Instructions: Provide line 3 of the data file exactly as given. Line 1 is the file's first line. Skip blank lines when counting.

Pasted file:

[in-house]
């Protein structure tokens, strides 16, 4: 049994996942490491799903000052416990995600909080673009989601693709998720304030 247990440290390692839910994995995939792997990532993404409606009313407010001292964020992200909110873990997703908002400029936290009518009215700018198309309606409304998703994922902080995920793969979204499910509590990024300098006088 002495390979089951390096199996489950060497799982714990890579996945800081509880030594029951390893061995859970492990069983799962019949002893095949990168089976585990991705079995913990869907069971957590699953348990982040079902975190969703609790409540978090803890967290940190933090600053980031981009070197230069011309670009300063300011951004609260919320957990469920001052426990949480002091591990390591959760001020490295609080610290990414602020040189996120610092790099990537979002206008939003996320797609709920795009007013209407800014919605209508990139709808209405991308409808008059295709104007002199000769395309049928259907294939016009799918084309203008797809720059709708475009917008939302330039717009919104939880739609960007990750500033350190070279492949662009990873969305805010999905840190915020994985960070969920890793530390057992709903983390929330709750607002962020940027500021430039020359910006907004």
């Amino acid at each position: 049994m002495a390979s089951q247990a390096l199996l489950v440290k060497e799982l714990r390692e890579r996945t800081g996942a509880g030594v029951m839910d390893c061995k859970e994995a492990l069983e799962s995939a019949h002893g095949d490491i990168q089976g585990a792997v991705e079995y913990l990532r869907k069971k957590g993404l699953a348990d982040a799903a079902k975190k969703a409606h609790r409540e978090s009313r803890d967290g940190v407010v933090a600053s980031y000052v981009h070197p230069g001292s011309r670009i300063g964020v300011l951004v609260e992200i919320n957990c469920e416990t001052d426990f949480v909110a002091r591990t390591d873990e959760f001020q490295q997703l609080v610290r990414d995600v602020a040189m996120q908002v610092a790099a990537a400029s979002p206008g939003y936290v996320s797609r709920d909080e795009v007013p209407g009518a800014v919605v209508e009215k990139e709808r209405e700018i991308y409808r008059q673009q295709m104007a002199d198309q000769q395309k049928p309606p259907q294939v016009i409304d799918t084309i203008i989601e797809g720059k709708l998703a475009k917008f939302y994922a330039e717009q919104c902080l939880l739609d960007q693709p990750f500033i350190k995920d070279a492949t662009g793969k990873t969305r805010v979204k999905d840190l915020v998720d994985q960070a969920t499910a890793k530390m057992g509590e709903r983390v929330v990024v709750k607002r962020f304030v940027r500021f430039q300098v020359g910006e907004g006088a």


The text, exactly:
């Amino acid at each position: 049994m002495a390979s089951q247990a390096l199996l489950v440290k060497e799982l714990r390692e890579r996945t800081g996942a509880g030594v029951m839910d390893c061995k859970e994995a492990l069983e799962s995939a019949h002893g095949d490491i990168q089976g585990a792997v991705e079995y913990l990532r869907k069971k957590g993404l699953a348990d982040a799903a079902k975190k969703a409606h609790r409540e978090s009313r803890d967290g940190v407010v933090a600053s980031y000052v981009h070197p230069g001292s011309r670009i300063g964020v300011l951004v609260e992200i919320n957990c469920e416990t001052d426990f949480v909110a002091r591990t390591d873990e959760f001020q490295q997703l609080v610290r990414d995600v602020a040189m996120q908002v610092a790099a990537a400029s979002p206008g939003y936290v996320s797609r709920d909080e795009v007013p209407g009518a800014v919605v209508e009215k990139e709808r209405e700018i991308y409808r008059q673009q295709m104007a002199d198309q000769q395309k049928p309606p259907q294939v016009i409304d799918t084309i203008i989601e797809g720059k709708l998703a475009k917008f939302y994922a330039e717009q919104c902080l939880l739609d960007q693709p990750f500033i350190k995920d070279a492949t662009g793969k990873t969305r805010v979204k999905d840190l915020v998720d994985q960070a969920t499910a890793k530390m057992g509590e709903r983390v929330v990024v709750k607002r962020f304030v940027r500021f430039q300098v020359g910006e907004g006088a």